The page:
Today, the cookbook is spreading quickly in popularity and basically selling itself. With traditional and classic recipes from the Abruzzo region, Elisa highlights her tried-and-true Italian favorites like pizza, pasta, desserts, breads, main entrees, antipasto and soups. In addition to the easy-to-follow recipes, Elisa's new cookbook also contains traditional sample menus (including holiday ones), a few recipes from close Italian friends and other family members, her recipe for a happy marriage, as well as stories and snippets about Italy and growing up Italian. Elisa was born in 1938 in Poggio Valle, Italy. The daughter of farmers, she learned to cook at 6 years old from her mother and later as an apprentice to a local chef using simple, fresh ingredients. At the age of 23, she immigrated to the United States with her late husband, Francesco, and 18 month old daughter, Nadia.

What sets her recipes apart from many other Italian cooks and cookbooks is the simplicity of her recipes and ingredients. Unlike so many fussy, complicated recipes that rely on specialized ingredients and techniques, Costantini's rustic, authentic recipes call for only fresh, simple ingredients available at local markets.

“Not too many foods in my cookbook are fattening,” the author explained. “I always use the freshest ingredients. With the Mediterranean – style of cooking, I use simple ingredients without a lot of empty calories in them.”

The Italian Moms Spreading Their Art To Every Table is written in clear language by narrative writer Bryan Bechtel to allow even novice cooks to bring the old-world charm of the Italian countryside to their home dining room tables. VersanoPhotography captured the beauty of presentation and visual appeal of many dishes on the pages. Naturally, the book, authoredby Elisa and compiled by Frank, is dedicated to her late husband, Francesco Costantini (1937-2013).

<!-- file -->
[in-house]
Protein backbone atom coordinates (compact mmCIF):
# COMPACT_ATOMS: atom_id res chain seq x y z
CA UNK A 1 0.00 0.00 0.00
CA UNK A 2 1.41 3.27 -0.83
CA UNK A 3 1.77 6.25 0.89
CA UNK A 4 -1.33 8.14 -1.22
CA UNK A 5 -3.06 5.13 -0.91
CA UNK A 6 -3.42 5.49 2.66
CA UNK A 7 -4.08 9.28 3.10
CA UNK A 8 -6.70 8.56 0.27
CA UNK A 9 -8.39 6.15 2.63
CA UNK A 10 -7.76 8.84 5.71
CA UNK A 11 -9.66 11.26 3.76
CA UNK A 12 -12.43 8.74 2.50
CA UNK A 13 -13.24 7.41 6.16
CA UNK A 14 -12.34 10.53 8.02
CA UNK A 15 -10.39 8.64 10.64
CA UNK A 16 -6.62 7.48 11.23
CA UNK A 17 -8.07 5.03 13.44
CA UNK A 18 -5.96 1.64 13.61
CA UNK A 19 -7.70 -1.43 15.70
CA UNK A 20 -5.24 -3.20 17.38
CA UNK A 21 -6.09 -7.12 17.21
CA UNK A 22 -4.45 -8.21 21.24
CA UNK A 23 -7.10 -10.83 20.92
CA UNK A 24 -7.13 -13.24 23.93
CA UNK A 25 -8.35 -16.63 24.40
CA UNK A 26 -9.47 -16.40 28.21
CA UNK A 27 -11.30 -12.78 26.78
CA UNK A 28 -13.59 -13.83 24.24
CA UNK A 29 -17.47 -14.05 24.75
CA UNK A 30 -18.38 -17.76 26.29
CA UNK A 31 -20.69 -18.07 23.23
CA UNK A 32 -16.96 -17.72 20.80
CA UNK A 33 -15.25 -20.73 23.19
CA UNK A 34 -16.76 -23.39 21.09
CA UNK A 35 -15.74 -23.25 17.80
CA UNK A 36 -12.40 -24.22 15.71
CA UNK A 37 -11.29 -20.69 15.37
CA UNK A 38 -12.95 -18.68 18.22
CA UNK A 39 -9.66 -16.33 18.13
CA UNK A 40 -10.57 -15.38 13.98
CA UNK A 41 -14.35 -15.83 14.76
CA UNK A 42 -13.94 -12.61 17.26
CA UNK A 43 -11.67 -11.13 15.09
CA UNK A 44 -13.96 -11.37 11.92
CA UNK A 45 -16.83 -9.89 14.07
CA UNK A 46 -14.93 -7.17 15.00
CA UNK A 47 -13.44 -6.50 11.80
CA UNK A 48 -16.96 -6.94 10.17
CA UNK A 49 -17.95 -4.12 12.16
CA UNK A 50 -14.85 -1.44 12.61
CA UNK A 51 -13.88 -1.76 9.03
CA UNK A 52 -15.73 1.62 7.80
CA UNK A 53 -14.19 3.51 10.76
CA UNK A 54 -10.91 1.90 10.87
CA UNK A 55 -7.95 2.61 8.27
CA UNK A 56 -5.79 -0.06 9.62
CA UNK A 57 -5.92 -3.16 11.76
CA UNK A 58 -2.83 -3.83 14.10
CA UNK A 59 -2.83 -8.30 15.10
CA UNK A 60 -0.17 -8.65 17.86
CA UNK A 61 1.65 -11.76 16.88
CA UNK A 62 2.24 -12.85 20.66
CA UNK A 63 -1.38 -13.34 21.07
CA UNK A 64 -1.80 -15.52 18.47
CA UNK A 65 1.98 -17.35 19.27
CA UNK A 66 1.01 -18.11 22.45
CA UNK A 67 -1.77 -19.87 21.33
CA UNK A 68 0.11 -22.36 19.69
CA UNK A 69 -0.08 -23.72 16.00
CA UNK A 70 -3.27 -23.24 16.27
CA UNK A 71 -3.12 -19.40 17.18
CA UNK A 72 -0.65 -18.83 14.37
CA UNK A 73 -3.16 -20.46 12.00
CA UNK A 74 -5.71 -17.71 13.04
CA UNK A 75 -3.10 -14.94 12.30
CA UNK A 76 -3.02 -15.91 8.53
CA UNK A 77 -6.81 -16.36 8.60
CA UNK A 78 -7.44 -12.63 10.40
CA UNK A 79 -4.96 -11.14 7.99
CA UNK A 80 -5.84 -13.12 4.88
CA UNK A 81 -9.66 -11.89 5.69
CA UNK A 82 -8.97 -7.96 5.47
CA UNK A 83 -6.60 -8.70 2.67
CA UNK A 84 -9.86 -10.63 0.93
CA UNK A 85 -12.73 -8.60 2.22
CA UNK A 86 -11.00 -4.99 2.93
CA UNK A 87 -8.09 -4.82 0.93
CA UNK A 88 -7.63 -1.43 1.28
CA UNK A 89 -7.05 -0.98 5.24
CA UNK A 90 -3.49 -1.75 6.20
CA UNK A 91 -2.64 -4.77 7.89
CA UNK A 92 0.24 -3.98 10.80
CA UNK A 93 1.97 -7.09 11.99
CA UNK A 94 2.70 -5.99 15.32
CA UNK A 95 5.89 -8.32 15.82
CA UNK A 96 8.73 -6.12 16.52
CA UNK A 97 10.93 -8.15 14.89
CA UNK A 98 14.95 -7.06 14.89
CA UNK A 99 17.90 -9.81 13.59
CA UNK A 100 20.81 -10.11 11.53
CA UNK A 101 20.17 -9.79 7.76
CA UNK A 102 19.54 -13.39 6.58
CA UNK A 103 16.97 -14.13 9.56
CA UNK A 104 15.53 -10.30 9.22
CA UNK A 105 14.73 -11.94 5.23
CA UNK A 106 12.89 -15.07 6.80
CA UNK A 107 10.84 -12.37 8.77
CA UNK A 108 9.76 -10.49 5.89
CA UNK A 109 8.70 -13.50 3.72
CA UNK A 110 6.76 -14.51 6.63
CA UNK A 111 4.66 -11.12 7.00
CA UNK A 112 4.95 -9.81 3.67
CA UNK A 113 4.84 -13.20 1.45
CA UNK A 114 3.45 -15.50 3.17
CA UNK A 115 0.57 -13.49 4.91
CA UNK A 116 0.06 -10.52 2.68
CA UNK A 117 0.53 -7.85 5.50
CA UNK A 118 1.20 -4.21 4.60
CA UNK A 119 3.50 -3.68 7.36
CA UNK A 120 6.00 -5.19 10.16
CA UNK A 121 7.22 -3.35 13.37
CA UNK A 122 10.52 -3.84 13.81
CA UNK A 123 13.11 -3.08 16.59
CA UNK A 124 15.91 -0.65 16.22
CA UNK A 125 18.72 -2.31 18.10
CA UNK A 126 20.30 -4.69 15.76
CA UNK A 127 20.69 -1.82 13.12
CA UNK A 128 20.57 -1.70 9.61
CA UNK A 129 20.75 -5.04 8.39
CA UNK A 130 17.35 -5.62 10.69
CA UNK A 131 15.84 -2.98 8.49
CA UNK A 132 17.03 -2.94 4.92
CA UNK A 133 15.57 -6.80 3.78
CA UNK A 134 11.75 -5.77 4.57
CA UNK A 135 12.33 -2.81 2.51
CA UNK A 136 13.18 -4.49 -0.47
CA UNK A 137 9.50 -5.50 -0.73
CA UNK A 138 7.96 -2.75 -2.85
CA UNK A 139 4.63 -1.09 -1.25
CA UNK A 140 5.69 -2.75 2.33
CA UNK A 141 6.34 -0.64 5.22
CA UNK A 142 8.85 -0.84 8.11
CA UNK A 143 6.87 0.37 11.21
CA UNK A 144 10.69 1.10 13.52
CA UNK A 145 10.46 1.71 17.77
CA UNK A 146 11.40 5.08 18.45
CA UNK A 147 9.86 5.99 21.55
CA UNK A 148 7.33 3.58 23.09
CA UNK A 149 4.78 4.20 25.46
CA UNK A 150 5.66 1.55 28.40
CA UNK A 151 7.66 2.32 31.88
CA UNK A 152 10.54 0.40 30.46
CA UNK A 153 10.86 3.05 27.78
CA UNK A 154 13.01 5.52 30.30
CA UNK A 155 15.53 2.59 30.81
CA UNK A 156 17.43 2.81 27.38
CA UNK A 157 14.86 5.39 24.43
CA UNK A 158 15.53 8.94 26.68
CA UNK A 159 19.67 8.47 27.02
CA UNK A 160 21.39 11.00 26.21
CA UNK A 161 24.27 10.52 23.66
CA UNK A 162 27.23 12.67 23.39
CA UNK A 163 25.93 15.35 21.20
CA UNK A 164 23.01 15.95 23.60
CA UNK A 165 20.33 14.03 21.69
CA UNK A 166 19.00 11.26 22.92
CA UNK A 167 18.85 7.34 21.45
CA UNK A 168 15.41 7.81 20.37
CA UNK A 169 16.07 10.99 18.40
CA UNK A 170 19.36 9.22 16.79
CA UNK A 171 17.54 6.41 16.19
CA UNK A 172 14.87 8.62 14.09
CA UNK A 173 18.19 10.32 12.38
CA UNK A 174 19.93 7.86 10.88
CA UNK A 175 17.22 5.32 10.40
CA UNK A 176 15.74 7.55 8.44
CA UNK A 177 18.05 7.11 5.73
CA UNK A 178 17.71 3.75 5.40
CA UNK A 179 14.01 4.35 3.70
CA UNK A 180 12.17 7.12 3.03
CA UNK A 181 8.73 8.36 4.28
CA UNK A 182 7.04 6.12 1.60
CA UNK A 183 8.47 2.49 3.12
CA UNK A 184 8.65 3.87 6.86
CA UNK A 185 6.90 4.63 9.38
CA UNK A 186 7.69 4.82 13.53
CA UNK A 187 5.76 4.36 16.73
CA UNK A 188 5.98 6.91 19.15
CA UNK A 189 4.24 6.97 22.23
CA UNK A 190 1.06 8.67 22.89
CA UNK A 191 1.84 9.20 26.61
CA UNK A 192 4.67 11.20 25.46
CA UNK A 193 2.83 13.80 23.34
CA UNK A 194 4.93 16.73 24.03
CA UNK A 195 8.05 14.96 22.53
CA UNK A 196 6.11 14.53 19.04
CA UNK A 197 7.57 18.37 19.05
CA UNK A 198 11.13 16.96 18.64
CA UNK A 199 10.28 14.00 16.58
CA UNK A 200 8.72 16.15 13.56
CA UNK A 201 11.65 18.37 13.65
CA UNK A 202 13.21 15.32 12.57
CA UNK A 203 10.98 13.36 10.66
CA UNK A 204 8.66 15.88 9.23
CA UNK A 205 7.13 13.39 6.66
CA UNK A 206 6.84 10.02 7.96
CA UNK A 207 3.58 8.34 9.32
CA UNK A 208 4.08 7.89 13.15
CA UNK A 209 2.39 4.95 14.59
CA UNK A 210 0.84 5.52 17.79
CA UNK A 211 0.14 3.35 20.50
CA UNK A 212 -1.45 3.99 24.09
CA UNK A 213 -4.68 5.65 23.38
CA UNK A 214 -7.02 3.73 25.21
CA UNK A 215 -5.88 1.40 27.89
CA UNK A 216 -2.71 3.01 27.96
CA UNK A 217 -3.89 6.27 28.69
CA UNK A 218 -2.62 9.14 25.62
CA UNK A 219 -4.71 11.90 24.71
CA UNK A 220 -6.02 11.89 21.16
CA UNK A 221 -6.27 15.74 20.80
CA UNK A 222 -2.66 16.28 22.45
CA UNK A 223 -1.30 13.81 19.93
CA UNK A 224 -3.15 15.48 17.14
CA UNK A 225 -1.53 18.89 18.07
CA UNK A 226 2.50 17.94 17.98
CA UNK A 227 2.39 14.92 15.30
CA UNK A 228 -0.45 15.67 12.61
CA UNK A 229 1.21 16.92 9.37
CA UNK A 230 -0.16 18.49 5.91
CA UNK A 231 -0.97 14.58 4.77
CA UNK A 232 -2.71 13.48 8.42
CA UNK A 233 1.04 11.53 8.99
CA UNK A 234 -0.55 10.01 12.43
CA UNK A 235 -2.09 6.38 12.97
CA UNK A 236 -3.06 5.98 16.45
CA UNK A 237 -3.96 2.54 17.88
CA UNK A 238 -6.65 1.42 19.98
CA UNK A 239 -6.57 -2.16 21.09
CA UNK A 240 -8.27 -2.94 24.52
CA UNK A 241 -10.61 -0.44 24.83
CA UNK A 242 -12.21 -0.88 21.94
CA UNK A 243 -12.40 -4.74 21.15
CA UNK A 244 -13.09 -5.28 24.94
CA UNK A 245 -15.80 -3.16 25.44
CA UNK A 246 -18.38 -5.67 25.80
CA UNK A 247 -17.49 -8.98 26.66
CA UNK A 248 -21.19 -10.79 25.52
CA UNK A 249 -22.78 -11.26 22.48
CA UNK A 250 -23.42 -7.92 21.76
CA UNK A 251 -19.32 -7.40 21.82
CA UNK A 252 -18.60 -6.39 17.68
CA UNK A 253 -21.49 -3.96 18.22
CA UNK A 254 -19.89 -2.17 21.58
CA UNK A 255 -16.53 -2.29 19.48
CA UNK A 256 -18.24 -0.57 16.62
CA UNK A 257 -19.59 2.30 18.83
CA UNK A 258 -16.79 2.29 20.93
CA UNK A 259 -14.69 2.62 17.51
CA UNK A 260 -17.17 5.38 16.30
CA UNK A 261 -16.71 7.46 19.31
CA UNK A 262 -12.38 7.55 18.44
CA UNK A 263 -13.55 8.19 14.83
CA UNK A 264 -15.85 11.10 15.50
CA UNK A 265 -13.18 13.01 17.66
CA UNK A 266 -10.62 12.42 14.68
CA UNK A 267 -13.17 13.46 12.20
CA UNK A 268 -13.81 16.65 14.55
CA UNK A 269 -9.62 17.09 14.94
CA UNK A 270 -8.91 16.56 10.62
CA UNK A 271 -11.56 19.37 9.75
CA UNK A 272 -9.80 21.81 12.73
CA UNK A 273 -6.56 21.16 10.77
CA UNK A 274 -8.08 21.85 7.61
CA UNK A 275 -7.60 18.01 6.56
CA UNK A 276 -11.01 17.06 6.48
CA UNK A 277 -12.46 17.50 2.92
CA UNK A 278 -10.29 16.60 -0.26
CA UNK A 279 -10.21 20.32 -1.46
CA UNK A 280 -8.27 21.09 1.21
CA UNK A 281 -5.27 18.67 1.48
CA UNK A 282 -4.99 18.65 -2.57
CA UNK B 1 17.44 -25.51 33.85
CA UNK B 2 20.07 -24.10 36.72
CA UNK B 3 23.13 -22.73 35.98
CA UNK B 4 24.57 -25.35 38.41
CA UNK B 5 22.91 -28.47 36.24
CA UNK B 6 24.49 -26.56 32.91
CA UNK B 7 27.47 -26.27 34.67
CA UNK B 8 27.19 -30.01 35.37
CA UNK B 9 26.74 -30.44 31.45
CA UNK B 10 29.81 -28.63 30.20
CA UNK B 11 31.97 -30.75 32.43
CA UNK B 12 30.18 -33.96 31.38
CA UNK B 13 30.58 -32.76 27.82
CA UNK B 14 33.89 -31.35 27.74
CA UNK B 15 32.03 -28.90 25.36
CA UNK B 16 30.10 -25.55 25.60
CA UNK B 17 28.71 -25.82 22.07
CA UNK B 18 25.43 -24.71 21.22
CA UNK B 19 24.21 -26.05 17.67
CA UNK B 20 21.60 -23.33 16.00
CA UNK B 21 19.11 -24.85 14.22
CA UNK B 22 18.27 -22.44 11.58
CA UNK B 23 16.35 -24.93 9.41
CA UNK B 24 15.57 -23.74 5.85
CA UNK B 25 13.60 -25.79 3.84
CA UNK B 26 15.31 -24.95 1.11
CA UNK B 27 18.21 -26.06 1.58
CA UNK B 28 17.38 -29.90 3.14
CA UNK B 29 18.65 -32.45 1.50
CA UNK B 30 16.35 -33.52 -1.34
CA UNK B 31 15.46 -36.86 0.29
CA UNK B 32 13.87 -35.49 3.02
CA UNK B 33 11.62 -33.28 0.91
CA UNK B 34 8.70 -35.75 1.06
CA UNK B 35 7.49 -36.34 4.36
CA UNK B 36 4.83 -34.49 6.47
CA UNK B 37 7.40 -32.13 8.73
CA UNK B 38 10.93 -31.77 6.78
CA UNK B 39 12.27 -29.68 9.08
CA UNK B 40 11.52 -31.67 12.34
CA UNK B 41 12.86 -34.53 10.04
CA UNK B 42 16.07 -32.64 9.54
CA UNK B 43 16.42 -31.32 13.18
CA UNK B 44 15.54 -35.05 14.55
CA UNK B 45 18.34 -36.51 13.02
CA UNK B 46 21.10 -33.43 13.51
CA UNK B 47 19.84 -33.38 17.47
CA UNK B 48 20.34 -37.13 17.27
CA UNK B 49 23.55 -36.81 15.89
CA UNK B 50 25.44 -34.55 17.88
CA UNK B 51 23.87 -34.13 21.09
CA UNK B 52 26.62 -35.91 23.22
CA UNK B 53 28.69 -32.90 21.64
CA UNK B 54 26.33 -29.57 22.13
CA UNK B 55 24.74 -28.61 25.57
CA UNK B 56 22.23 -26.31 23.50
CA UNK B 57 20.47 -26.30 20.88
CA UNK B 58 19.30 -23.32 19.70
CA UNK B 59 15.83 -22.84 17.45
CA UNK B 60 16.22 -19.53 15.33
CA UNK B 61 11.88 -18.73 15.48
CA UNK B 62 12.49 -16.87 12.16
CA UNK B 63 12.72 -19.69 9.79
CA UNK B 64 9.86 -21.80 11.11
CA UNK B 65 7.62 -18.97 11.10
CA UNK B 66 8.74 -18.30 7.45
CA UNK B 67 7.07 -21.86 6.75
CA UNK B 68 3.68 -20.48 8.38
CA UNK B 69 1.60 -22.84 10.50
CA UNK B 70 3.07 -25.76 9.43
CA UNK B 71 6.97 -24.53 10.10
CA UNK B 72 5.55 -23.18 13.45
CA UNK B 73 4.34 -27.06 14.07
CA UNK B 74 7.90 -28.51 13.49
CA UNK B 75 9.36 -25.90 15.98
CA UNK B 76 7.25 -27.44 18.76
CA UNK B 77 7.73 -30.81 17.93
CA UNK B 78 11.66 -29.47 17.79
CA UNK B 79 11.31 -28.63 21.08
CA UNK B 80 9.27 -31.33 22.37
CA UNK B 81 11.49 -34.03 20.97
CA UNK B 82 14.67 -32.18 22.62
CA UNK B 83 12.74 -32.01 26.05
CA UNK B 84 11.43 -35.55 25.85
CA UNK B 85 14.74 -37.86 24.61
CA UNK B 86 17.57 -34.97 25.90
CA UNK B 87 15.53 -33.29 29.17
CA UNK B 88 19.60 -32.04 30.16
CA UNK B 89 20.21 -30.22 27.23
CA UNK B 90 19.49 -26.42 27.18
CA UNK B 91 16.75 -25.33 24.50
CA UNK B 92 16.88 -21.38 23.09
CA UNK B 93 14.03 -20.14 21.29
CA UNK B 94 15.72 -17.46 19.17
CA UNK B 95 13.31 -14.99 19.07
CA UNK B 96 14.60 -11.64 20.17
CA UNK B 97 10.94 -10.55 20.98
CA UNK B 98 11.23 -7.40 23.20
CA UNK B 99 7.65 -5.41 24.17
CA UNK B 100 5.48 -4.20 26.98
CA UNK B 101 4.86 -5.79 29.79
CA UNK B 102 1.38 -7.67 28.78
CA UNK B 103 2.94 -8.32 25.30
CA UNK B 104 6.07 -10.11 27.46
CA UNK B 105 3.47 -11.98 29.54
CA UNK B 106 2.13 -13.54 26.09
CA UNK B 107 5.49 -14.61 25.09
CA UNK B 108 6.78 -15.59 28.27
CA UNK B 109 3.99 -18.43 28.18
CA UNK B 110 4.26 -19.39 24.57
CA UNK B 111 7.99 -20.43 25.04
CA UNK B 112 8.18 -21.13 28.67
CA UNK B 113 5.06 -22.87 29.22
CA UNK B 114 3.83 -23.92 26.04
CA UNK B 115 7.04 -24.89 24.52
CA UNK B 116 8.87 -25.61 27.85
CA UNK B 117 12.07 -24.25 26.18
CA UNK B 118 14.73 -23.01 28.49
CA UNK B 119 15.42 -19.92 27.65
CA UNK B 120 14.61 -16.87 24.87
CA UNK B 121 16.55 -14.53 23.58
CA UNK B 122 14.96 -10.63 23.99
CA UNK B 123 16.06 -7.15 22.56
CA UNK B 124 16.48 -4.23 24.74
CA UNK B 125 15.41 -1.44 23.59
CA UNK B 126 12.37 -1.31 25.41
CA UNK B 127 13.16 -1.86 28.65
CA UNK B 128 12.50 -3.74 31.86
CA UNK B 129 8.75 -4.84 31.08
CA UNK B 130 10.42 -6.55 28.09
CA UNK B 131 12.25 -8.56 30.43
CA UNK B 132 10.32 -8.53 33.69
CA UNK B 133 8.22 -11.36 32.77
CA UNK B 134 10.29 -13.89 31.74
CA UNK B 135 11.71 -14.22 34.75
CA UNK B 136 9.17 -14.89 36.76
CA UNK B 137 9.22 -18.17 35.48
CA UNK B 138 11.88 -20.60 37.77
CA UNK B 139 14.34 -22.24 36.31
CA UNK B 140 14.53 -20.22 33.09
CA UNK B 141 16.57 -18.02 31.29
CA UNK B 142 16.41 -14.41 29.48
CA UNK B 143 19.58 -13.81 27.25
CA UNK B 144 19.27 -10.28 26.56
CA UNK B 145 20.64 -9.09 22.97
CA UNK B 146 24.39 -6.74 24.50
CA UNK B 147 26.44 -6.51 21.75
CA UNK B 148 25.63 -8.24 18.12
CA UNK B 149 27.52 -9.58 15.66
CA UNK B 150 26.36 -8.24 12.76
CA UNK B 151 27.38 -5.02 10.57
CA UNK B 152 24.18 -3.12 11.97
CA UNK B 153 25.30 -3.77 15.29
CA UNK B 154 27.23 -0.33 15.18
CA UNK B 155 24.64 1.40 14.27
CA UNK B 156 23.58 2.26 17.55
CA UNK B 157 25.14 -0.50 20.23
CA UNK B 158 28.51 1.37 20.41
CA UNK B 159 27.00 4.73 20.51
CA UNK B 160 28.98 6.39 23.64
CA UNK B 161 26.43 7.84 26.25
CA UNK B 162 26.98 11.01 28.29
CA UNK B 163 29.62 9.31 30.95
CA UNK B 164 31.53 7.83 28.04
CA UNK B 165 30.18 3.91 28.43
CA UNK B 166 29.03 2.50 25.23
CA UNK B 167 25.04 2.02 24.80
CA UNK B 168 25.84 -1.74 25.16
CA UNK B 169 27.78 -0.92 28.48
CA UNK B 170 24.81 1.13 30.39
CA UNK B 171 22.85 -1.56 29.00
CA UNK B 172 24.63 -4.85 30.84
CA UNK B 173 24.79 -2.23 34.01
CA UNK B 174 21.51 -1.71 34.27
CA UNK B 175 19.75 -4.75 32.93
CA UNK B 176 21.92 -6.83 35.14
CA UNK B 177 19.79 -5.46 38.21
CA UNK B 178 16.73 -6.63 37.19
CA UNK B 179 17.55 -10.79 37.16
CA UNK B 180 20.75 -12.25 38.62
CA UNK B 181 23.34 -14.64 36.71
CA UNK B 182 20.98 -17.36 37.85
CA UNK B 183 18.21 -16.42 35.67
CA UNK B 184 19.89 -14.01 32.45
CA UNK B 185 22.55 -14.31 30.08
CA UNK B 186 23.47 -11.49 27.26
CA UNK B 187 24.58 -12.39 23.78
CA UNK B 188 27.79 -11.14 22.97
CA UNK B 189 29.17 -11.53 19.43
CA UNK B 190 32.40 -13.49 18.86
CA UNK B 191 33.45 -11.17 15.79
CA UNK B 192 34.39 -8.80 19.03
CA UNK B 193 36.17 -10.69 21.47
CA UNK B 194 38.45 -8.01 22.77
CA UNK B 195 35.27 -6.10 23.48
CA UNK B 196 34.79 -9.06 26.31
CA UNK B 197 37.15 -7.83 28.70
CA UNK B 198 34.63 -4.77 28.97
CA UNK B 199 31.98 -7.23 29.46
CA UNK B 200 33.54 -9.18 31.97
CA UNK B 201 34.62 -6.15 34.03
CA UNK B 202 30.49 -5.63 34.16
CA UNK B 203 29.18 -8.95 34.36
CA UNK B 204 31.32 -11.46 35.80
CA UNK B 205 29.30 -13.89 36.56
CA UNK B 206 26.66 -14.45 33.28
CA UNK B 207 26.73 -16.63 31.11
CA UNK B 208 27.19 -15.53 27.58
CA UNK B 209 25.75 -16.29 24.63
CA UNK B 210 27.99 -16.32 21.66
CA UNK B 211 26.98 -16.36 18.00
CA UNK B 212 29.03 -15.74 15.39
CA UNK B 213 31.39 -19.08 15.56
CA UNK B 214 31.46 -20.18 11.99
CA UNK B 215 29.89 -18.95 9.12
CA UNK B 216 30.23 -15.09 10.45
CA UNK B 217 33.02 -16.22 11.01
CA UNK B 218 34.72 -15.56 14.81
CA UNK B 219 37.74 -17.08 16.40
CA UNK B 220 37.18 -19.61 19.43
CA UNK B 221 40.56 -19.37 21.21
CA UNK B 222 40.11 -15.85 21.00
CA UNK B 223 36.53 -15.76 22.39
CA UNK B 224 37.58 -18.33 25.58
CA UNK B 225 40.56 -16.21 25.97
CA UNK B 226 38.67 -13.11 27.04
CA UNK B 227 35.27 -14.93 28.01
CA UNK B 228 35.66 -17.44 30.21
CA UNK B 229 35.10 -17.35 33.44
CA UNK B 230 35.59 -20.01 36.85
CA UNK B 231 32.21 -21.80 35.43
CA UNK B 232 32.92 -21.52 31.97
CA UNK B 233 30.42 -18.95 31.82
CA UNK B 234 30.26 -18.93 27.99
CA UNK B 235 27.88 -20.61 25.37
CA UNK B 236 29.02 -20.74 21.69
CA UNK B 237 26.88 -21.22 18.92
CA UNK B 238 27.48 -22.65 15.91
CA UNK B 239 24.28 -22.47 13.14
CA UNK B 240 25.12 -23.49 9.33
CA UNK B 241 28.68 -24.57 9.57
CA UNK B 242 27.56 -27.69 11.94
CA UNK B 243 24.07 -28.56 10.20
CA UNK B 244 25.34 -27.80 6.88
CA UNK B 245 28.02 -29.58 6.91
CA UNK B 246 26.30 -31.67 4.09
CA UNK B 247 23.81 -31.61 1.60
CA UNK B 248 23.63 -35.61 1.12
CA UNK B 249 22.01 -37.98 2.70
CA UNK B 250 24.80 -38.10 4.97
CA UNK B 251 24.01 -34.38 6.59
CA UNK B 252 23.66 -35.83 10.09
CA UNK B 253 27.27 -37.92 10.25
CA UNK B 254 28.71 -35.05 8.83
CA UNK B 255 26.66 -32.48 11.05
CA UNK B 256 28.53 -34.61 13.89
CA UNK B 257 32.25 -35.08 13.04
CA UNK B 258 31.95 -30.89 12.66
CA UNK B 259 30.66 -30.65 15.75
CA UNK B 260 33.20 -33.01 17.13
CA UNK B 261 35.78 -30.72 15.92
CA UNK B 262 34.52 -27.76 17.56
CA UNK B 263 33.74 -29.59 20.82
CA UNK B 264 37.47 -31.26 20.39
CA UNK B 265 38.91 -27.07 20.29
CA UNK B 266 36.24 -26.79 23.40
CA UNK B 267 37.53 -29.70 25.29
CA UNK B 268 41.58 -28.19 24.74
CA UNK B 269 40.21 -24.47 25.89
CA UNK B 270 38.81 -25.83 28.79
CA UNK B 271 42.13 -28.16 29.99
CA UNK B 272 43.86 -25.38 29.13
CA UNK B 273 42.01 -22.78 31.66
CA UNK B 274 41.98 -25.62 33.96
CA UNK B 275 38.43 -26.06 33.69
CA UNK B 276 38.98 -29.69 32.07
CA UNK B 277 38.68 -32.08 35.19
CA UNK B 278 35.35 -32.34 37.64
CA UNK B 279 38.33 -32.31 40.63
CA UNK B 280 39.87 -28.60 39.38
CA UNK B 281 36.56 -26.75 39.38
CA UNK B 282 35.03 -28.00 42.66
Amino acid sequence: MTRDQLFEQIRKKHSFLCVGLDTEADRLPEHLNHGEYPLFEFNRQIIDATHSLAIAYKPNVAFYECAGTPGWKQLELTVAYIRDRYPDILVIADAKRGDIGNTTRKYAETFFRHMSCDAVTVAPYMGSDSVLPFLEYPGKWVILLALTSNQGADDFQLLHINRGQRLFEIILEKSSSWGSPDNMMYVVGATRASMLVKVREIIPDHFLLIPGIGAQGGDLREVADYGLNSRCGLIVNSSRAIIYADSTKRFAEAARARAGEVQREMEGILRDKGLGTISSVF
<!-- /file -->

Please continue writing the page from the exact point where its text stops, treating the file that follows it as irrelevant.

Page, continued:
To enhance the marketing of the cookbook and pay it forward after receiving the initial outpouring of support from virtual strangers, Elisa donates portions of her book sales to local schools and charities in her community.  She was awarded Second Place in NIAF’s (National Italian American Foundation) 2015 Preserving Italian Culture Contest. Soon after the cookbook was published, Elisa branched out and began doing fundraising at area schools, beginning with a successful partnership with St. Francis deSales in Philadelphia. Local schools can partner with the Costantinis and sell the cookbook, keeping half of the proceeds from every book. Frank, now employed as a teacher at Pope Paul II High School in Royersford, said his mom will be “up for auction” at an upcoming Savor the Flavor fundraising event there. She will cook one of her authentic Italian meals for 12 at the home of her highest bidder.

With word spreading in just a few months since publication, venues to purchase are also expanding. The “Italian Moms” cookbook is available through, as well as stores like Luigi and Giovanni’s and Colonial Village in Newtown Square andFante’s on 9th Street in the Philadelphia Italian Market. In another few weeks, the book will be in Barnes and Noble and other local book stores. Autographed copies of Italian Moms Spreading Their Art To Every Table are available at The book created a buzz andsold over 3000 copies through Facebook and word of mouth, before it was even marketed to stores, Frank said.